About this blog

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Wales, United Kingdom
In autumn 2010, my husband Ian and I both quit our jobs, sold our house and left the flatlands of the east for the mountains of Wales. Our goal is to create a more self-sufficient lifestyle in a place we actually like living. Whilst Ian will continue to earn some money as a freelancer, my part of the project is to reduce how much we spend by growing and making as much of what we need as possible. The purpose of this blog is to keep friends updated with how the grand project is progressing, but all are welcome here. If you're not a friend already, well perhaps you might become one.

Friday, 7 June 2013

Foraged Food Friday: Common Hogweed

What with getting distracted by seaweed last week, I almost missed the best time to harvest this one, as it's the young shoots that are favoured, and they're already turning into stalks of grown-up leaves.

Leaf of common hogweed (Heracleum sphondylium)

I haven't tried this before, but spotted some plants last year and noticed recently that they're coming up again. I went out this evening to cut a few leaves for dinner, deciding to take some from the busier, closer road rather than walking further to a quieter road, as dinner was already cooking. Having brought my bounty home, I then spent a slightly panicky twenty minutes looking up how distinguish this edible plant from its dangerous relative, the giant hogweed. At this time of year they're not very giant, so quite difficult to tell apart. Giant hogweed has sap that, in combination with sunlight, can cause nasty blisters and permanent damage to your skin. I'm not going to try and tell you what the difference is - I'd rather not take that responsibility - but do look it up for yourself if you're tempted to try eating (or even touching) this plant.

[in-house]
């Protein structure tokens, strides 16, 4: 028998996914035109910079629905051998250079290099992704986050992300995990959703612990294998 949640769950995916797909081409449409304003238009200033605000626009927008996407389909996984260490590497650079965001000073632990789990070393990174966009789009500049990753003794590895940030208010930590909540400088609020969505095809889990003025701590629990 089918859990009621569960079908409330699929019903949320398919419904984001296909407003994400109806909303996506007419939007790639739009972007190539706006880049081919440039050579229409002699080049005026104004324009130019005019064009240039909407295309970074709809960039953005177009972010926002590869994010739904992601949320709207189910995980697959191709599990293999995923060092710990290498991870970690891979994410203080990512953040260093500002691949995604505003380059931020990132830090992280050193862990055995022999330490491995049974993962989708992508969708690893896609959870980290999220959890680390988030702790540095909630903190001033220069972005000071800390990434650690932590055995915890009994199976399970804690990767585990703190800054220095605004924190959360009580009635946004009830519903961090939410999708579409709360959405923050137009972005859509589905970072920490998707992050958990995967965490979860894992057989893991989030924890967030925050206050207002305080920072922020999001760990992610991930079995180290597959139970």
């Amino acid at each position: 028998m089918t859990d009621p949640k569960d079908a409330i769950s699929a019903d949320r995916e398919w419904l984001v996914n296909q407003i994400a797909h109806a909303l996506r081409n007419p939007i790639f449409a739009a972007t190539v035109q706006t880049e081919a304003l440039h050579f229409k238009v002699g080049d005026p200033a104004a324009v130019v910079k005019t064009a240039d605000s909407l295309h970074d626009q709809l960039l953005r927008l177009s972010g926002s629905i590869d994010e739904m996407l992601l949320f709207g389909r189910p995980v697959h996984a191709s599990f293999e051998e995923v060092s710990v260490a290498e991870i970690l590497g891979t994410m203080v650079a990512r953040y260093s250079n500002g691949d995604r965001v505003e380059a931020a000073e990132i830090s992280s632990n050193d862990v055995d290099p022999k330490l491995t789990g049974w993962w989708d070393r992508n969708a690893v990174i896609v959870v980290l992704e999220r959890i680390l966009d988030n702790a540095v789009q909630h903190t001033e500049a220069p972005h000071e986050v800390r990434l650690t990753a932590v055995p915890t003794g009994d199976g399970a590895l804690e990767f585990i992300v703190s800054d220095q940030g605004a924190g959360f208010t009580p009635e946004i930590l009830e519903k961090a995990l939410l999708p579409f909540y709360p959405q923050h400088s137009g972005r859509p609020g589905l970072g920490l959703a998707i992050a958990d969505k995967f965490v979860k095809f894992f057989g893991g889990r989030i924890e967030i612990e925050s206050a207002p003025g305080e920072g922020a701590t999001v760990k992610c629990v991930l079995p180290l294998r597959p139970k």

Having satisfied myself that I had indeed picked food, not a monster, I put my leaves in the steamer and set it over the simmering stew for about ten minutes, by which time they looked fairly cooked. Like many foraged greens, these have been described as tasting like asparagus. They don't. Nonetheless, I quite liked them. The texture's not great - a bit fuzzy - but they have a strong-ish flavour that isn't the usual grassy or bitter green. Worth harvesting again, I think.

Also harvesting this week:
Rose bay willow herb stems
Pak choi
Tulip petals
Wild garlic leaves and flowers (all these in one salad - very pretty!)
Beech leaves (for wine)
Bay leaves

Also eating
Carrageen ice cream
Dulse (in cheese straws)
Blackcurrant jam

Also drinking
Dandelion wine
Dandelion flower tea (from dried flowers. Although the dandelions are still flowering at this time of year, they close up in the evening, which is when I tend to want herbal tea.)
Heather ale
Bay herb ale (that's rose bay willow herb tips and bay leaves, and it's only half brewed at the moment)

Foraged food challenge summary page here.

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